July 30th, 2009

books in a stack

Potholes in the evolutionary path

In spite of this New Yorker article complaining that the Kindle isn't perfect (the author seems to prefer LCD to e-ink; go figure), the digital revolution is now clearly underway in publishing. Hence, we should pause for a moment to evaluate what will make a publisher succeed or fail, and thus go the way of the dinosaurs. A recent post by blogger Mike Shatzkin about this topic outlines the stages of moving from mostly print to mostly digital publishing.

Shatzkin references the recent NY Times article on scheduling ebook publication (the one I was interviewed for but not, sadly, quoted in) which describes the recent decision by Sourcebooks to delay release of ebooks when publishing hardcovers, to keep the ebook from "cannibalizing" hardcover sales.

Soucebooks' management is clearly thinking, "If we release the HC for $25 and the ebook for $10, they will all rush out and buy the ebook and not the HC, and we will not make as much money." I can see why they would think this, but I see it as a big mistake. The reason is, if you release a new HC, it gets reviewed. Later releases in different formats do not merit a review, so unless you advertise them, no one will know the book is out in a new format. So, if the book comes out, the Kindle/Sony/whatever eReader owner sees the review, says, "Looks, good!" and tries to buy the book. Not there. Does he then go buy the HC? Definitely not, if said eReader owner is me. Probably not, for other eReader owners, unless the author is one to whom they are utterly devoted. Nor will they necessarily visit a book store and notice when the book comes out in mass market on the new releases shelf. They each own an eReader so they don't need to shop in bookstores. If they need something to read, they will find another ebook. So instead of getting $10 from each of these folks, Sourcebooks gets zero dollars.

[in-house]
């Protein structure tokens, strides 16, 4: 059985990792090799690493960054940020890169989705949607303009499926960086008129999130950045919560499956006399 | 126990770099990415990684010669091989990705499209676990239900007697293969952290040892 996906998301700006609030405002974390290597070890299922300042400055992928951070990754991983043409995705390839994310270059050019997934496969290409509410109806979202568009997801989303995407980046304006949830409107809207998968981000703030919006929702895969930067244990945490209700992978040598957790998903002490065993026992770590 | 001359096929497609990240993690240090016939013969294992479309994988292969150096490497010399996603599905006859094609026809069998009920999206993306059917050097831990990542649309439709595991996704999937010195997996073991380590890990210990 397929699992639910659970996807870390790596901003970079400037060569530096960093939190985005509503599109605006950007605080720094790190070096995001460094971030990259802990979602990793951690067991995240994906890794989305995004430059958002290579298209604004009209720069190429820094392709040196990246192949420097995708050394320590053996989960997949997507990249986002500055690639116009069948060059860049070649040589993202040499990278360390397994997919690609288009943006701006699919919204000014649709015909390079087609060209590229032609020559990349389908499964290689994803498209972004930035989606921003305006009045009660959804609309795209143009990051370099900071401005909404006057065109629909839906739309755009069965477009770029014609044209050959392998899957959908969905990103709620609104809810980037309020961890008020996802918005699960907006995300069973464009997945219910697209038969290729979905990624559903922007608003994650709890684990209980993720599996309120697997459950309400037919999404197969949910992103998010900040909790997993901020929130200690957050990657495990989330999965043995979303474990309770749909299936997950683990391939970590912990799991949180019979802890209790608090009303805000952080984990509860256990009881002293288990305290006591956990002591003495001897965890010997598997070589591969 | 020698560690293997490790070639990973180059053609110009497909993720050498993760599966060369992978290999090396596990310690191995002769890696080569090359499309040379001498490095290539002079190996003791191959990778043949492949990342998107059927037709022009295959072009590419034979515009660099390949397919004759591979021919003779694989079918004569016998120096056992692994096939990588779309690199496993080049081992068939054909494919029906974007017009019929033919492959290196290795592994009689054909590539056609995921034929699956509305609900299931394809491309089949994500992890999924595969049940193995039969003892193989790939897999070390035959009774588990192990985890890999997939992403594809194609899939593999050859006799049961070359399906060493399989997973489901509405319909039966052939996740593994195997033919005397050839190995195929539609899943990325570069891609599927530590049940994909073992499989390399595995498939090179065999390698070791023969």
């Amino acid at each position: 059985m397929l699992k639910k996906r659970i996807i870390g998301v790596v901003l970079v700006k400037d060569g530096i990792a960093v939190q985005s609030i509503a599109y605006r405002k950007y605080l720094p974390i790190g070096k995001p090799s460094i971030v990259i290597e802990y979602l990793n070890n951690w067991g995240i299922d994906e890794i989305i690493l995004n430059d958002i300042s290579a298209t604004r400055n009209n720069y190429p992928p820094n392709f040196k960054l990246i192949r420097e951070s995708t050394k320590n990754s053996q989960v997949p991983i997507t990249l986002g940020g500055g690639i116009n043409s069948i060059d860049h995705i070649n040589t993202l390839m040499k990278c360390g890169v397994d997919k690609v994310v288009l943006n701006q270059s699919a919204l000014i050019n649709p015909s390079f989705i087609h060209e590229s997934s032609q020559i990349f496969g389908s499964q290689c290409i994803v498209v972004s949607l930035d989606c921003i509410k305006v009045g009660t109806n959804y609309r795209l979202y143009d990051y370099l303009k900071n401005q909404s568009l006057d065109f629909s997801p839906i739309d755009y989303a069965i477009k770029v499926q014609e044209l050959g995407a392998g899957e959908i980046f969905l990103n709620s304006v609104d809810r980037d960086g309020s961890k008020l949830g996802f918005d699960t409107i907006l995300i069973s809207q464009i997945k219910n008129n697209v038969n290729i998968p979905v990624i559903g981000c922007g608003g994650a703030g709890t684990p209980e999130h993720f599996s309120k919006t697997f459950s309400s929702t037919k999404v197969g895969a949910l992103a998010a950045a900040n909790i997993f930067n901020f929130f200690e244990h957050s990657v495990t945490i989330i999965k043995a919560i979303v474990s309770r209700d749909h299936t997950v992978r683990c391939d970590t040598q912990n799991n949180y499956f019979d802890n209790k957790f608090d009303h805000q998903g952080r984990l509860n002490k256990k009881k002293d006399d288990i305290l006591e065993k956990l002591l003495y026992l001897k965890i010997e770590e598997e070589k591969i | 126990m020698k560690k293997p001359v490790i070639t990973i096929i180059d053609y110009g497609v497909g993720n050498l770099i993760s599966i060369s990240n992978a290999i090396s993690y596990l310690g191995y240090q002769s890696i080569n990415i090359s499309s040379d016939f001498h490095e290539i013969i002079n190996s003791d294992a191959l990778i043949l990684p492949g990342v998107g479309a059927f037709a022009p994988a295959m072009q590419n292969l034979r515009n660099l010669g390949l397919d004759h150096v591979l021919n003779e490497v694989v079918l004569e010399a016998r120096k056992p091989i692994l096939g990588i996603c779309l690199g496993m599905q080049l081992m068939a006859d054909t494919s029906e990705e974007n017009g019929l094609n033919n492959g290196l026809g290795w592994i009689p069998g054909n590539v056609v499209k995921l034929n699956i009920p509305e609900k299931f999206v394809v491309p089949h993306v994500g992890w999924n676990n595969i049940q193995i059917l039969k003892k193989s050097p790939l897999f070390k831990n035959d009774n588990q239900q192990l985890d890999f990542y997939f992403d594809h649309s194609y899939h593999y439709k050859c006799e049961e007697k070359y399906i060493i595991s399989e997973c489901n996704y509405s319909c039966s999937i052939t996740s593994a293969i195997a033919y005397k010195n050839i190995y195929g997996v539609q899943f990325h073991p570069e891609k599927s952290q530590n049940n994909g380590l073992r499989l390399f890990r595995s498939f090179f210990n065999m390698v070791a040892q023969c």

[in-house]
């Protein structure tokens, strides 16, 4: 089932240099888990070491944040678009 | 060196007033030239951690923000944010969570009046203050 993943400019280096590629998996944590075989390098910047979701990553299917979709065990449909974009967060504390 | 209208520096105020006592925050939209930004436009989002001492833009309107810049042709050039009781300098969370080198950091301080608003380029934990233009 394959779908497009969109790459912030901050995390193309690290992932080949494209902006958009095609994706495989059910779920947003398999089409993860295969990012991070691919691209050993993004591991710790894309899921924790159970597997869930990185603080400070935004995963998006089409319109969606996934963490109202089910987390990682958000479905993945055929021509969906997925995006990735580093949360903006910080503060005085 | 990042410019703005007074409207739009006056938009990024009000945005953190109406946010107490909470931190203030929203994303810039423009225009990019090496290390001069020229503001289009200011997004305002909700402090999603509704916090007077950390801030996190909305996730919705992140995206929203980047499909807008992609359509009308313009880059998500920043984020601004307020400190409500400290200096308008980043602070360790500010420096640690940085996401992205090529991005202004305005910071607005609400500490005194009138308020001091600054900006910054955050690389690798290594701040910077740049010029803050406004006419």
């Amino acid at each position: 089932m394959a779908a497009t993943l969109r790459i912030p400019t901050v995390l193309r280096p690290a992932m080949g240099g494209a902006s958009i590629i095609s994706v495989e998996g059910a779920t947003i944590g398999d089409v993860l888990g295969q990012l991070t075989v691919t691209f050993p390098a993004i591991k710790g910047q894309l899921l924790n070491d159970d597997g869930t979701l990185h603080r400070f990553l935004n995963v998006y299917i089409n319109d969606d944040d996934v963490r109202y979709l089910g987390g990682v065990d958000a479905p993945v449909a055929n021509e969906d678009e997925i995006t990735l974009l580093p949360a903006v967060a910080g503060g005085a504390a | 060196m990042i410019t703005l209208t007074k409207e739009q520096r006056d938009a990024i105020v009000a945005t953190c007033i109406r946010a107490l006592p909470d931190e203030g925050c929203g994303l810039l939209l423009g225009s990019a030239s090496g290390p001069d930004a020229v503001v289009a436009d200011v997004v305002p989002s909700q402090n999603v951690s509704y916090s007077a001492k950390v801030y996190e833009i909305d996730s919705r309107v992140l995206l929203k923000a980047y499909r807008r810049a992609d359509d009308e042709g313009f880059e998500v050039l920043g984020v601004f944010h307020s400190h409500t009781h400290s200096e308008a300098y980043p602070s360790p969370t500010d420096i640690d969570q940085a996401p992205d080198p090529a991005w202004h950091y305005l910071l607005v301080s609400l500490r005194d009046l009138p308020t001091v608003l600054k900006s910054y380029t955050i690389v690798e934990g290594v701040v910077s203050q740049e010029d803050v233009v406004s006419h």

Not a good thing for them, in the long run.

freehit counter